I spent a few hours yesterday assembling my vision board for the next year. The idea of vision boards has be co-opted by the people who believe in the L.aw of A.ttraction and the S.ecret, which I think are both hokey, but the basic premise has been a part of business and personal development workshops for years now. The idea is simple: collect images and words that provide a focused representation of what you want to get out of life in the next year, put them into a collage, and put the collage somewhere where you’ll see it every day as a reminder. While I was in high school, I actually had something very similar: a statement made by Bear Bryant (of all people) about winning and effort that I kept by my mirror so that I would see it every morning. Making the board was part of my 101 Things, and I think it was a extremely positive experience for me to go through.
I’ve been working on my board for a while now, as I felt up to the task. I spent a few nights last month searching flickr for images that represented the things I want to realize in my life. I bought poster board and some colored scrapbooking paper last week for a base. Yesterday I finally cut out the pictures and physically assembled the collage. I still need to buy a frame and hang it, but the majority of the actual work is done. The process of making the board is somewhat dependent on your personal “feel”, so I incorporated some feng shui principles into mine as well, specifically the eight sectors of the ba gua.
Now’s where I’m going to start sounding really pithy, so you can bail if you want. But while I was assembling the board, I realized that making the collage was forcing me to put into practice some of the things that I’ve had to learn through dealing with IF. If I had to pick one good thing that’s come out of this journey (other than meeting all you wonderful ladies, MWAH!) it would be that I’ve really learned to let go — that I cannot be in control all the time, and that I can be okay with that. I have a fairly newfound sense of balance in my life that I never had before, and I’m liking it. So, without futher adieu, here are my lessons learned (or at least put into practice) from the vision board:
- Planning is nice, but it doesn’t always mean that the process will work out the way you think. [Practical tip: lay out your images somewhere other than on top of the board — you’ll have to move them to glue everything down.]
- It’s okay to get your hands dirty and make a mess; you can always clean it up later. [P.T.: use a water-based glue or collage medium and a sponge brush. It makes clean-up way easier, and you don’t have to panic when you drip across the dining room table.]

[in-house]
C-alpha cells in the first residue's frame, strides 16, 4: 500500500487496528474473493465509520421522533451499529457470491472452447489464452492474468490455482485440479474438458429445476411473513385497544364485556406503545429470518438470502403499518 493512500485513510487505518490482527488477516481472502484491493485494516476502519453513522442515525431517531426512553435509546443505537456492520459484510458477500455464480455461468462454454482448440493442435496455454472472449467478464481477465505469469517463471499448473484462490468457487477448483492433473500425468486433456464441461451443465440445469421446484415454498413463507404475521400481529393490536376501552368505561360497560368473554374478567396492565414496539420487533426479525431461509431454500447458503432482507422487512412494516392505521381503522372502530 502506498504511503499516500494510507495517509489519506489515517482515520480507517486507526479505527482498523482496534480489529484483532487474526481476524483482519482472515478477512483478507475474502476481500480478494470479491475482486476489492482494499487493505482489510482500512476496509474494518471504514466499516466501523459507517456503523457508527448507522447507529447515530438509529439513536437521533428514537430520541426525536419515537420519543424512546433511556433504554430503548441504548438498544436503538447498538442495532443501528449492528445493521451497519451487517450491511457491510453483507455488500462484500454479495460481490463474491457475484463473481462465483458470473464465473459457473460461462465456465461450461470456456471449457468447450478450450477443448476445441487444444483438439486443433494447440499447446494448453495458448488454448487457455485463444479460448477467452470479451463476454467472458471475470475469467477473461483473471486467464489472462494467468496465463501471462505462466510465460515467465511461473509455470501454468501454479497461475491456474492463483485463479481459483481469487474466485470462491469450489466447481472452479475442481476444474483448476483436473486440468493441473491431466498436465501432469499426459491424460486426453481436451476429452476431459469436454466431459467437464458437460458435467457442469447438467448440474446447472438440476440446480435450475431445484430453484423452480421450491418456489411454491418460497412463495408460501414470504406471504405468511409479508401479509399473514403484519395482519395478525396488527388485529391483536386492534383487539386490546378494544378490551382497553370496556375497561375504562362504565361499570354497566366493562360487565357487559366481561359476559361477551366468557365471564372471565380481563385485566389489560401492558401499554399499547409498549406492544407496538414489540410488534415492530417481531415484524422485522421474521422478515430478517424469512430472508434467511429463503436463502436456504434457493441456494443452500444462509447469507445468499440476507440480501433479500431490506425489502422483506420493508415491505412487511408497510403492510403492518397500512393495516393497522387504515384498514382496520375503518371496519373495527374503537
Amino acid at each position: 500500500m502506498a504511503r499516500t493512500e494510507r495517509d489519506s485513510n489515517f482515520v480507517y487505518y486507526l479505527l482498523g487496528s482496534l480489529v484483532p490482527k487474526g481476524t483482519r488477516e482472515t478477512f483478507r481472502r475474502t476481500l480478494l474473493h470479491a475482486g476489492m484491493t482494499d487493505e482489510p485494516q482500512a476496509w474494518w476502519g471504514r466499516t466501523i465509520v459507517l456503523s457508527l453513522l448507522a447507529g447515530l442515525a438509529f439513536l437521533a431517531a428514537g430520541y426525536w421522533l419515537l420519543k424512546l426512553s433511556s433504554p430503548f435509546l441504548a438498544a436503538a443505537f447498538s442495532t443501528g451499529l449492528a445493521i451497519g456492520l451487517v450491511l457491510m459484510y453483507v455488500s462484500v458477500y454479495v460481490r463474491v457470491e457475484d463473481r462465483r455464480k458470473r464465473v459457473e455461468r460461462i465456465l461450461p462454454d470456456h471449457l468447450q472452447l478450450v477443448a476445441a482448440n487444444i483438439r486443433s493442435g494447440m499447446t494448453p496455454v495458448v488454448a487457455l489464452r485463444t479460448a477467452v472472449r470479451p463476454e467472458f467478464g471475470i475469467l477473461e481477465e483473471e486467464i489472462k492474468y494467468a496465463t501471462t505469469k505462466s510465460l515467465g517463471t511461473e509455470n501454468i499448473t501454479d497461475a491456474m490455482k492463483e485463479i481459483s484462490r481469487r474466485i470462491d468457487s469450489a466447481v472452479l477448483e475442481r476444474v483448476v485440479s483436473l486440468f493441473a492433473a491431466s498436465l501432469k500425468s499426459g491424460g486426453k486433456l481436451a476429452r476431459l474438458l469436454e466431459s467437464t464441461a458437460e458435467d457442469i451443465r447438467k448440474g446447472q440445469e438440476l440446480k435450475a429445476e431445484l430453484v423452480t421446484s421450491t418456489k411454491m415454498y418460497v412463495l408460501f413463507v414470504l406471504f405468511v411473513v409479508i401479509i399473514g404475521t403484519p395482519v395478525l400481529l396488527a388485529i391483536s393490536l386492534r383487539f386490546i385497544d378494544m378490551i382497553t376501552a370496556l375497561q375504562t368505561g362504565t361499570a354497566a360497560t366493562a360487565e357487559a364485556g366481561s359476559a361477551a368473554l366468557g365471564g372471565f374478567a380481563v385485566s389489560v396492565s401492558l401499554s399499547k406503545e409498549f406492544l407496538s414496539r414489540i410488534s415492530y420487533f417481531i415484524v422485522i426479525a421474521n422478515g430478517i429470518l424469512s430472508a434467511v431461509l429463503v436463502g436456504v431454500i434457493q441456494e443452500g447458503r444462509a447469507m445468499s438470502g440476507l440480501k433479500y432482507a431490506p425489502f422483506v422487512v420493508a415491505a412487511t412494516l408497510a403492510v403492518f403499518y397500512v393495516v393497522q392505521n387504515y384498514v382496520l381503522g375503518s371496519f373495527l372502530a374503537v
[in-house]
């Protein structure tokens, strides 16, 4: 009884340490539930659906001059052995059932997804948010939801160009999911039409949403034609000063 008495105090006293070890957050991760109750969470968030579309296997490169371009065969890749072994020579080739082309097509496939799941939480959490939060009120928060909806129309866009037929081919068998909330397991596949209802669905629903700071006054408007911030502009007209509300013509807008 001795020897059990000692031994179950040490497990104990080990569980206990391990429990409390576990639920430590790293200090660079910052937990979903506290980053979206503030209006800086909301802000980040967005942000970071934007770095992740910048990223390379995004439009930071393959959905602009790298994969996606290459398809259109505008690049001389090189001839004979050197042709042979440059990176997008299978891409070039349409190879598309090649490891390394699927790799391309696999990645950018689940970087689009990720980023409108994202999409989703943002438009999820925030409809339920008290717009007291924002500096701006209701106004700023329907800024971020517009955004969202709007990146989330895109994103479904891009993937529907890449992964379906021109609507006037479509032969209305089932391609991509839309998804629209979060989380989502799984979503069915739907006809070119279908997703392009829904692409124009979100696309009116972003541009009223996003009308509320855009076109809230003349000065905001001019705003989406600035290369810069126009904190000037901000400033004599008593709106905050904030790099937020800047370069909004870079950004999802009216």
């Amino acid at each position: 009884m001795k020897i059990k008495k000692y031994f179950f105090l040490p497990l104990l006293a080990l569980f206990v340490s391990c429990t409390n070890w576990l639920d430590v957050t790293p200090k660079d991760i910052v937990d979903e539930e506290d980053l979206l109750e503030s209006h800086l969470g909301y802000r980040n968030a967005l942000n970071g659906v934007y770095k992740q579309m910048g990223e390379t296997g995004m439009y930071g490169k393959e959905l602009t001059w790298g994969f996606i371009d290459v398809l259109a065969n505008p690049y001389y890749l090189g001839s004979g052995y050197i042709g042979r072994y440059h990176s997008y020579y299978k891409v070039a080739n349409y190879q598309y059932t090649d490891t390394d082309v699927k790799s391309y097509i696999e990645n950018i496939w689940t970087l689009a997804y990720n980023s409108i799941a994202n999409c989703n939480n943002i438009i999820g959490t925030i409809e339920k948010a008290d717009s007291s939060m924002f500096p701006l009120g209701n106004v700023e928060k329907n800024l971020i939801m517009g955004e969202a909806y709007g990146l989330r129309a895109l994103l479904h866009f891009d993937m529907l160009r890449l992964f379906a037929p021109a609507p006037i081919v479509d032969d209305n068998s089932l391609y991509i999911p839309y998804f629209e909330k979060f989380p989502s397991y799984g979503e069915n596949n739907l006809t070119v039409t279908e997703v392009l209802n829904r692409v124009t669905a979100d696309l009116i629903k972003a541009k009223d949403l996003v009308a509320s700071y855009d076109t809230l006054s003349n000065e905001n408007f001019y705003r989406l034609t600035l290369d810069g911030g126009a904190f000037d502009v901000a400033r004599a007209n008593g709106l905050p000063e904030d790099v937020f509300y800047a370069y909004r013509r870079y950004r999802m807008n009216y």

- It takes some work to create a vision. [P.T.: It takes longer than you think to actually glue a collage together. Expect to take a few hours.]
- Go with your gut. If it feels right, do it. [P.T.: This is your vision, not someone else’s. Don’t worry if it is “right” — just make sure that it’s right for you.]
- Accept your own mistakes and move forward. [P.T.: The very first piece I glued down wrinkled. These do not have to be gallery-quality creations, wrinkles and bends are okay. See #4 on the decision of how perfect it needs to be.]
- Just because it’s not perfect doesn’t mean it’s not good. [P.T.: Need I say more? This is for you, not for anyone else. If it does what you need, then it’s good.]
- Enjoy the process. [P.T.: Remember that this is supposed to be fun! And come on, cutting out pictures and glueing them down — how can you not have fun playing around with craft time?]
- There will always be something that you could have done better. Acknowlege that fact, accept it, and move on. [P.T.: Make notes of what worked and what didn’t and use them next year. For example, I have learned that vellum and modge-podge do not mix well, so next year I’ll stick with standard paper. Also, I think I might use a mounted canvas as a base instead of poster board.]
And now I know you’re all curious: what does my board actually look like? Well, I’m still considering whether to post that or not. My vision is mine, and I’m a little protective of it. It’s actually forced me to spend a lot of time considering both the actual images and the unconscious connotations that those images have for me, a self-portrait of a sort. So it’s taken on a private meaning that I’m not sure I’m ready to share yet. But if I do decide to put it out here, you guys will be the first to know.